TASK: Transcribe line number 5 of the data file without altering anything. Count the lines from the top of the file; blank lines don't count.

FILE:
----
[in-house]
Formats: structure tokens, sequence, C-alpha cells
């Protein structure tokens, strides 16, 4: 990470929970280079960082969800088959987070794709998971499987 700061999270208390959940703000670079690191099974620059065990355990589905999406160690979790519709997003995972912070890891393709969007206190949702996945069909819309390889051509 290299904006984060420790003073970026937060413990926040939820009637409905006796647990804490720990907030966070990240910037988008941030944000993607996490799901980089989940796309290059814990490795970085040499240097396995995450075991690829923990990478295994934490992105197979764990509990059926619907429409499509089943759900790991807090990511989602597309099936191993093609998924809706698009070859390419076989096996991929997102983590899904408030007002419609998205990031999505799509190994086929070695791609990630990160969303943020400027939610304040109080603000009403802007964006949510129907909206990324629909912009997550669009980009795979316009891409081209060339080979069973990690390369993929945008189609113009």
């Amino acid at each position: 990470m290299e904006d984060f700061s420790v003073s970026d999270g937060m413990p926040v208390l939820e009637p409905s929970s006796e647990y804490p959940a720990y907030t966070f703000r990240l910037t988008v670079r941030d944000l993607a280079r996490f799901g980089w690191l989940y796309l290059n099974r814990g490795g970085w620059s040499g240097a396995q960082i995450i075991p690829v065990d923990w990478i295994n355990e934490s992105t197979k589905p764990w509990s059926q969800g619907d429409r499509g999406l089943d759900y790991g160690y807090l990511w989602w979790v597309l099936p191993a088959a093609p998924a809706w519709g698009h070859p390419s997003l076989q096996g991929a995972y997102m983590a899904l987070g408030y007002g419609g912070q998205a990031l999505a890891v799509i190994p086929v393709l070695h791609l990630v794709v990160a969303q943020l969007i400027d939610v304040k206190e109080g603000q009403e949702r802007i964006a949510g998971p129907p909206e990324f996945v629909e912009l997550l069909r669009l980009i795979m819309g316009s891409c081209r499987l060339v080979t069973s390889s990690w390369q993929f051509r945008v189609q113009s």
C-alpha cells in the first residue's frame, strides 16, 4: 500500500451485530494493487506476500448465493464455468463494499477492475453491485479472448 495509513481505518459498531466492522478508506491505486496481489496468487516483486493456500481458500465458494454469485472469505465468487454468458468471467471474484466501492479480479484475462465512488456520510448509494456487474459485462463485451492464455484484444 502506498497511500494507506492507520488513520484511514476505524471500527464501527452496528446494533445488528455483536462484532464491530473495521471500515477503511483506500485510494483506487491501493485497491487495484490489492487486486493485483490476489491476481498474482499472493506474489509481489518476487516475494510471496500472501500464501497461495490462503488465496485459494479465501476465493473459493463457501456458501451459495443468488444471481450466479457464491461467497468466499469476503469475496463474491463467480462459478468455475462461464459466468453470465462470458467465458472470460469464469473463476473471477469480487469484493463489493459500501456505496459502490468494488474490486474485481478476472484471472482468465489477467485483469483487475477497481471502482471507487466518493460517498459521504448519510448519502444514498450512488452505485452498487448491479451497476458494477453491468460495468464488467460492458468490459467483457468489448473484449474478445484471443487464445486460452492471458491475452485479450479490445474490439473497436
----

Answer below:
C-alpha cells in the first residue's frame, strides 16, 4: 500500500451485530494493487506476500448465493464455468463494499477492475453491485479472448 495509513481505518459498531466492522478508506491505486496481489496468487516483486493456500481458500465458494454469485472469505465468487454468458468471467471474484466501492479480479484475462465512488456520510448509494456487474459485462463485451492464455484484444 502506498497511500494507506492507520488513520484511514476505524471500527464501527452496528446494533445488528455483536462484532464491530473495521471500515477503511483506500485510494483506487491501493485497491487495484490489492487486486493485483490476489491476481498474482499472493506474489509481489518476487516475494510471496500472501500464501497461495490462503488465496485459494479465501476465493473459493463457501456458501451459495443468488444471481450466479457464491461467497468466499469476503469475496463474491463467480462459478468455475462461464459466468453470465462470458467465458472470460469464469473463476473471477469480487469484493463489493459500501456505496459502490468494488474490486474485481478476472484471472482468465489477467485483469483487475477497481471502482471507487466518493460517498459521504448519510448519502444514498450512488452505485452498487448491479451497476458494477453491468460495468464488467460492458468490459467483457468489448473484449474478445484471443487464445486460452492471458491475452485479450479490445474490439473497436